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By default, only two user names can be used to login remotely to the server: admin (to access the server console) and root (to use the Linux shell). Regular users are not permitted to login to the server itself. If you give another user the ability to login remotely to the server, you will need to access the underlying Linux operating system and manually change the user's shell in /etc/passwd. ssh clients for Windows and Macintosh systems

A number of different free software programs provide ssh clients for use in a Windows or Macintosh environment. Several are extensions of existing telnet programs that include ssh functionality. Two different lists of known clients can be found online at http://www.openssh.com/windows.html and http://www.freessh.org/.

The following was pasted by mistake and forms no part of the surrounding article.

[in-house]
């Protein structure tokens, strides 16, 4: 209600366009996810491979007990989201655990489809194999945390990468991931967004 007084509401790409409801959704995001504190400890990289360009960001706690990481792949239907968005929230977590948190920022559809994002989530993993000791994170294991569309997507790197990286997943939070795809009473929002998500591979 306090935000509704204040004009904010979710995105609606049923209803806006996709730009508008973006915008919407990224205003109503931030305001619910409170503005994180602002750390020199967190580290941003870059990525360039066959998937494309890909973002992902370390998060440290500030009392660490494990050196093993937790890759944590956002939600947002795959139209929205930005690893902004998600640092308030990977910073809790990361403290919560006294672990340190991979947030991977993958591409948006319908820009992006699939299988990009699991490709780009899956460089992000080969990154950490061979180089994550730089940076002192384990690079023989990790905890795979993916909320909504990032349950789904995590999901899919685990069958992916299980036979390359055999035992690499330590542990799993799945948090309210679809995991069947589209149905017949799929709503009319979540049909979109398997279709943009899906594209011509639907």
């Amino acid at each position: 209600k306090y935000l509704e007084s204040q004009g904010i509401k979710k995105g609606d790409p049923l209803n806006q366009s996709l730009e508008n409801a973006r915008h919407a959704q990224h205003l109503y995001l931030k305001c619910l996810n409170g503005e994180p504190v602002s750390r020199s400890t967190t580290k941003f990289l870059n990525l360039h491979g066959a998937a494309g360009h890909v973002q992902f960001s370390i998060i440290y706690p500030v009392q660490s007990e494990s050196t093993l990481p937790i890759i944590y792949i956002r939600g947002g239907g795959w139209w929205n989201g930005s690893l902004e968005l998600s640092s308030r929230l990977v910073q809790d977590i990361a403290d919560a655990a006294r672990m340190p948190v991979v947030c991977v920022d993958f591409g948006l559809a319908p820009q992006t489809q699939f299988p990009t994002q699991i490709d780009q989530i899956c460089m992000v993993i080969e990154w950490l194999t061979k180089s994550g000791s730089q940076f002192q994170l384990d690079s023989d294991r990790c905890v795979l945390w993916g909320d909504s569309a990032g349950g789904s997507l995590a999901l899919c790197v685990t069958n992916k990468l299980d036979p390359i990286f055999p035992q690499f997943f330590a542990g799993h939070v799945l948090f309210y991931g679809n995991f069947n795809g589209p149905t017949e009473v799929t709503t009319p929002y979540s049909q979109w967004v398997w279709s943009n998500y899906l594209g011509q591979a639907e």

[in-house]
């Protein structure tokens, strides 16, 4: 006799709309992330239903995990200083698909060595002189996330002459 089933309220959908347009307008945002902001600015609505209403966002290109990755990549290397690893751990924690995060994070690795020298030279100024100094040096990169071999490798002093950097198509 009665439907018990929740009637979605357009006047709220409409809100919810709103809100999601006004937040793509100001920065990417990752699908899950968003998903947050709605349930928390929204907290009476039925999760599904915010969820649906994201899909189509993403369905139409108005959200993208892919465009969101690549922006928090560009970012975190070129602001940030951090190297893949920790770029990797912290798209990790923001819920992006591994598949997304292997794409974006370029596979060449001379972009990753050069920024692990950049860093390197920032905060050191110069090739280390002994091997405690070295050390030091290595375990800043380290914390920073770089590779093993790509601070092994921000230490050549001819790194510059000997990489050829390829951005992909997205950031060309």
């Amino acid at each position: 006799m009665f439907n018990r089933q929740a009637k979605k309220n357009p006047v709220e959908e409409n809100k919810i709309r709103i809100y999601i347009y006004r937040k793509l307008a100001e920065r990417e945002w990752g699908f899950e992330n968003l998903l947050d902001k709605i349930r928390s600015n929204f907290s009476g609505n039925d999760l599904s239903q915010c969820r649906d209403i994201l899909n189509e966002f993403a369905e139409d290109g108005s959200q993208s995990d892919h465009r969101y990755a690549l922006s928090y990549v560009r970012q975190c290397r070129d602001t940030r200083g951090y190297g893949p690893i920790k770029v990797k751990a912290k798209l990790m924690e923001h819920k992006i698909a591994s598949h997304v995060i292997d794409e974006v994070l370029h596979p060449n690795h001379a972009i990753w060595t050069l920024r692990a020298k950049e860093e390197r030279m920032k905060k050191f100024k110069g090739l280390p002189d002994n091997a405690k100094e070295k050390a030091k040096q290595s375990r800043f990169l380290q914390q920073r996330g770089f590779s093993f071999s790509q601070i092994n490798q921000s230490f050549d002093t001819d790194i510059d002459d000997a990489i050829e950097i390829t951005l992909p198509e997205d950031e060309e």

A commercial ssh client is available from SSH Communications Security at: http://www.ssh.com/products/ssh/download.html. Note that the client is free for evaluation, academic and certain non-commercial uses.

11.1.2. PPTP

The Point-to-Point Tunnelling Protocol (PPTP) is used to create client-to-server Virtual Private Networks (VPNs) and was developed by the PPTP Forum, an industry group which included Microsoft and several other companies. A VPN is a private network of computers that uses the public Internet to connect some nodes. PPTP allows users to connect to their corporate networks across the Internet.

Microsoft's PPTP implementation is widely used in the Windows world to provide remote access across the Internet. If you have a remote Windows system (for instance, a laptop or a home computer) that has access to the Internet, you can also access the information stored on your server.